After some research he found an offshore bank that would do an automatic transfer of large deposits to a Swiss bank. Recent regulations made it more difficult to transfer directly to a Swiss bank, so he needed a middleman. They would arrange the account, provide the paper trail necessary, receive the deposit, and transfer it instantly.

By the end of his second week, he had all of his accounts in order. He made an appointment with Mr. Willmar in order to hand deliver the account and routing numbers. He didn’t feel safe emailing or even phoning this information. Not that there was any risk at that point since there was a grand total of $550 dollars among all of the accounts. The offshore bank did not require an advance deposit. They were considered a bank, but this sort of account was opened and closed with only one transaction. Their fee would come directly out of the deposit. 

In the weeks that followed, Ted didn’t have any idea what to do with himself. He dedicated one checking and debt card account to pay his bills and buy food. He knew that he didn’t have to worry about being hungry or paying his alimony ever again, but he certainly did not feel rich. He felt alone. He didn’t have any friends outside of work. Even if he wanted to celebrate—which he didn’t—there was no one to celebrate with. 

Every day he would wake early and walk around the city. At first, he enjoyed the sweet smell of the roasting nuts from the street vendors and the early Christmas decorations being hung along Fifth Avenue. As the days grew shorter, his walks began to meander aimlessly. The sights and sounds tended to irritate him more than entertain.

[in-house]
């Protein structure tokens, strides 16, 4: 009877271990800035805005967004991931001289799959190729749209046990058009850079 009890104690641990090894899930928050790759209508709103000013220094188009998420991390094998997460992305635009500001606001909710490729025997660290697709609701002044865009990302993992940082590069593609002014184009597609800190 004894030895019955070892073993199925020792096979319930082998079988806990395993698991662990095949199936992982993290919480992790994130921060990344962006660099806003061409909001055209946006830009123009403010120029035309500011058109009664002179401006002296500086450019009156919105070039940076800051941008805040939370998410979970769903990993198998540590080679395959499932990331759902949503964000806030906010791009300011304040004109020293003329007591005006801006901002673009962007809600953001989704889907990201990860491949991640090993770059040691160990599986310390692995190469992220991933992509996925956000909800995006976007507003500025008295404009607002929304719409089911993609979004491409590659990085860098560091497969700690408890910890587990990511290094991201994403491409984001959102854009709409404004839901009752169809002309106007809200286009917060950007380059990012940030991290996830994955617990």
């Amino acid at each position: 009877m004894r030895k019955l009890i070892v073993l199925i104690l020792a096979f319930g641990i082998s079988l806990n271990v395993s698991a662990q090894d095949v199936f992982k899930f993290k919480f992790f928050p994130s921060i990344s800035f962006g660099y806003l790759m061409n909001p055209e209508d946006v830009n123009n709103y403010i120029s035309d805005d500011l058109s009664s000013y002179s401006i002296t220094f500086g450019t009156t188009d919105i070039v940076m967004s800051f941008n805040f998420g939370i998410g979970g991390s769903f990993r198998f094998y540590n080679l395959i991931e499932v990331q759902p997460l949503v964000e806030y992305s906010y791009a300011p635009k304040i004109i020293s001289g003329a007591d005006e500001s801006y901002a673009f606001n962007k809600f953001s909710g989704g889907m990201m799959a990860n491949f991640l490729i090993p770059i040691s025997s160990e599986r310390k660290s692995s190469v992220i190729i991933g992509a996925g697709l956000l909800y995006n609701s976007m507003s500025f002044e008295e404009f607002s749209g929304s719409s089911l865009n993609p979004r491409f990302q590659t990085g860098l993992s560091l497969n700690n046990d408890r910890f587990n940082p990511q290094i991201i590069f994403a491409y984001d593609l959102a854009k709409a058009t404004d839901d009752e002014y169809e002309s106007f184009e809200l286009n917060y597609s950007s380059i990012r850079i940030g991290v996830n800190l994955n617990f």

His trips passing the Midtown Stop Mart became more frequent, but each time it was Emir behind the counter, serving a coffee or retrieving some toilet paper from a high shelf. Ted continued on without stopping. One day he walked in and greeted Emir. The shop seemed tidier than he had remembered and smelled less of wet cardboard and more of freshly brewed coffee. 

Emir was pleased to see him. He explained that he had taken his share of the money and bought his wife a new car and had taken a trip to Turkey to see family that were still in the old country. Ted asked him about the short, grey haired man that waited on him that day.

             “I don’t know who you mean. We have a very small staff. It is my brother Abi, his son Alex and myself.  They are both taller than me. Sometimes my wife comes in when Abi is out of town, but she does not have gray hair nor does she resemble a man. I’m afraid you are mistaken, Mr. Stevens.”

 Ted thanked him, bought a newspaper and left. He was truly confused. Who was that stranger? Did he imagine the whole transaction? This discovery did not help Ted’s desperation. He was alone, confused, doubting events that he thought were real and not knowing where to go or what to do next. The one fact that he confirmed and re confirmed through various online accounts was that he was rich. Really, really rich. 

He spent his afternoons wandering the streets of Manhattan, stopping periodically to refresh himself. He never drank much before. He never did anything much before. At first, spending time in seedy bars, experimenting with various libations was amusing—something to look forward to each day. But slowly, the drinking began to exacerbate his awareness of his useless and wasted existence. He had no foundation for being rich. He didn’t have the slightest notion of how to behave. Even if he wanted to do something as outrageous as giving all of the money away, he wouldn’t know where to start.